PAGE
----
When Camille’s mother entrusted her to the FOEFI in September 1953, she signed a contract granting the federation the right “without further agreement on my part, to send my child to France or to any country in the French Union, for the purposes of receiving an education or occupational training.” Often, those who signed such contracts were not fully aware of all that this implied; their consent was almost never entirely free and informed. Placed with the Sisters of Saint-Paul de Chartres, who ran the Maison de la Sainte Enfance in the Cholon neighborhood of Saigon, Camille and her classmates found themselves in between two worlds: still in Indochina, with its language, flavors, and sounds, but hearing talk of France and being prepared for a big journey…

This photograph (fig. 23) is very traditional in both format and subject. All the institutions had such photographs taken; the idea was to keep a record of the children’s departures for France. The faces of the nuns are always very serious in these photographs, both because they had to stand still for the camera but also because they were about to be separated from children to whom they had often become attached. Camille stands out from the other boarders since she is wearing a white dress and has a white ribbon in her hair—in this photo, she is 6 years old, and can be seen at the bottom right. During this period, she continued to see her mother regularly, although her mother was made to understand that it would be better if she distanced herself from her daughter.

Camille G. et sa mère, Saigon, 9 juillet 1954, recto

Fig. 24. Camille G. and her mother, Saigon, July 9, 1954, front side – Collection Camille G.-C.

Camille G. et sa mère, Saigon, 9 juillet 1954, verso

Fig. 25. Camille G. and her mother, Saigon, July 9, 1954, back side – Collection Camille G.-C.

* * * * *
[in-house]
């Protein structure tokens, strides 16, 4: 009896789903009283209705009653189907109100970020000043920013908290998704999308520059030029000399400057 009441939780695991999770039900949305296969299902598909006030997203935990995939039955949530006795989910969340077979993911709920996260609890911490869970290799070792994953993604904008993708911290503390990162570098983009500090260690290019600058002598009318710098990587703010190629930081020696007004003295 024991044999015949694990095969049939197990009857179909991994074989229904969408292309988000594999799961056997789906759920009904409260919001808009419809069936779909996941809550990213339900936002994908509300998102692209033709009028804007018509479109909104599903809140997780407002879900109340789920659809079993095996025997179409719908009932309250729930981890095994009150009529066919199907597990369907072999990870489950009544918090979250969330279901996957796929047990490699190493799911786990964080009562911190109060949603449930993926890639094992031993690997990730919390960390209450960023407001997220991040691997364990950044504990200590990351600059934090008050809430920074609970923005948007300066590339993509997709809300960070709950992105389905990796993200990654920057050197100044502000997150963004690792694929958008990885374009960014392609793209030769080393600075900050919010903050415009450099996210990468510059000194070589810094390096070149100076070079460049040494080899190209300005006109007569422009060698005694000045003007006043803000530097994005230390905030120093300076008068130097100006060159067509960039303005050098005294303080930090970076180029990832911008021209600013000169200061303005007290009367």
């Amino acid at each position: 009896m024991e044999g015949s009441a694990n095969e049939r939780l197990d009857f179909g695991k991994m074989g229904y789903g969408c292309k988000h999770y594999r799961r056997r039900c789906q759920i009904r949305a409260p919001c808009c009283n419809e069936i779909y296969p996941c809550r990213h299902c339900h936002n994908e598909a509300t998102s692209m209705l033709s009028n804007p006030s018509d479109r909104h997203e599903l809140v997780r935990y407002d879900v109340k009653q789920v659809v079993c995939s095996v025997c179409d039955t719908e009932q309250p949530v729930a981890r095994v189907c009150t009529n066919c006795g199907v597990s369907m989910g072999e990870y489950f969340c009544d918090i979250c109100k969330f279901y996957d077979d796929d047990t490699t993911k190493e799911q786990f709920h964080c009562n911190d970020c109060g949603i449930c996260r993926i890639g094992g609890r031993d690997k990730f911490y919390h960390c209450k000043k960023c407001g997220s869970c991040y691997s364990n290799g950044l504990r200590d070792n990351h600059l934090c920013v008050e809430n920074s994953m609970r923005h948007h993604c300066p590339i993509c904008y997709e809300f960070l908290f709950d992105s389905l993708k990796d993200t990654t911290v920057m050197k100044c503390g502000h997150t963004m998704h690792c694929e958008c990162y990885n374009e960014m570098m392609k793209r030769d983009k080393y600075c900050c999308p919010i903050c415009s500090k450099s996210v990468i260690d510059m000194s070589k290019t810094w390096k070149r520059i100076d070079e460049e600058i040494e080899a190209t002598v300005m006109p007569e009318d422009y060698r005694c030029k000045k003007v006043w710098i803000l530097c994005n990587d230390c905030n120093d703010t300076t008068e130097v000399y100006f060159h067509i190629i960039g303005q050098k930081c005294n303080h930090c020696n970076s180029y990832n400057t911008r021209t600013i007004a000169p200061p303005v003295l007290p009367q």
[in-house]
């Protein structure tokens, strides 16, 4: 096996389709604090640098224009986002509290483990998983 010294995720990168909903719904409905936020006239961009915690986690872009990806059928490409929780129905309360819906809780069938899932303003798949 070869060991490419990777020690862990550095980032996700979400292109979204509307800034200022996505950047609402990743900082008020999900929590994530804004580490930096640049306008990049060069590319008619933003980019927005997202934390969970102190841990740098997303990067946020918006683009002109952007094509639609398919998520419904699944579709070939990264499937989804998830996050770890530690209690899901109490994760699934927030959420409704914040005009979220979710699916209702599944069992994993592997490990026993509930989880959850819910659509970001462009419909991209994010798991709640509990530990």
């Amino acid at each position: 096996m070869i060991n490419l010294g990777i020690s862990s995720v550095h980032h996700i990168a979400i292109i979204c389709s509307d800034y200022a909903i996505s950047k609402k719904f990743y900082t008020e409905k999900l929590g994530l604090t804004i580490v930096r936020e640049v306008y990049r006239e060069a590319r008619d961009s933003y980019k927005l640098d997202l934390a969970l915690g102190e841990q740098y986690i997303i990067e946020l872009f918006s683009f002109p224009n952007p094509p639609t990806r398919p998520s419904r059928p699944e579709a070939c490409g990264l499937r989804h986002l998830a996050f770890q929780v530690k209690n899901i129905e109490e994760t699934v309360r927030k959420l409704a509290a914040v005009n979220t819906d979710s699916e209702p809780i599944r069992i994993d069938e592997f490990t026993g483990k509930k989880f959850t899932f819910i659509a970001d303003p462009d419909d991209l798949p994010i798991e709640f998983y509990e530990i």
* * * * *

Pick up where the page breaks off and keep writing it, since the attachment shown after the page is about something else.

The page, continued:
Last photograph and a forgotten doll

Like many other mixed-race children, at the end of the Indochina War, in July 1954, Camille was sent to France by the FOEFI. She and her mother were photographed by an itinerant photographer on their last walk together. As in the photo from the year before, here Camille’s mother wears an áo dài, while Camille wears the same European dress as in the group photo taken a few days earlier at the boarding school.

This photograph (fig. 24), taken on July 9, 1954, is the last one before Camille’s departure for France on the 13th. The date is written in the margin of the photo, which was turned in a postcard. On the back, Camille’s mother wrote a few words in Vietnamese, which Camille’s cousin translated into French 58 years later: “7/8/1954 We go for a walk, Mama and you. 7/13/1954 You arrive,” which would be better translated as “You leave” (fig. 25).

Camille saw this photo for the first time in 2012 when she returned to Vietnam; she had forgotten both that it existed and the moment it captured. Upon seeing the photograph again, or rather, discovering it, she remembered the moment. She recognized the “French doll” she was holding in her arms, which her mother had given her as a goodbye gift. The memory of her departure came back to her. She had forgotten to take the doll with her on board the Henri Poincaré and her mother ran along the quay with it, trying in vain to throw it to her. In the end, Camille was not able to bring the doll to France.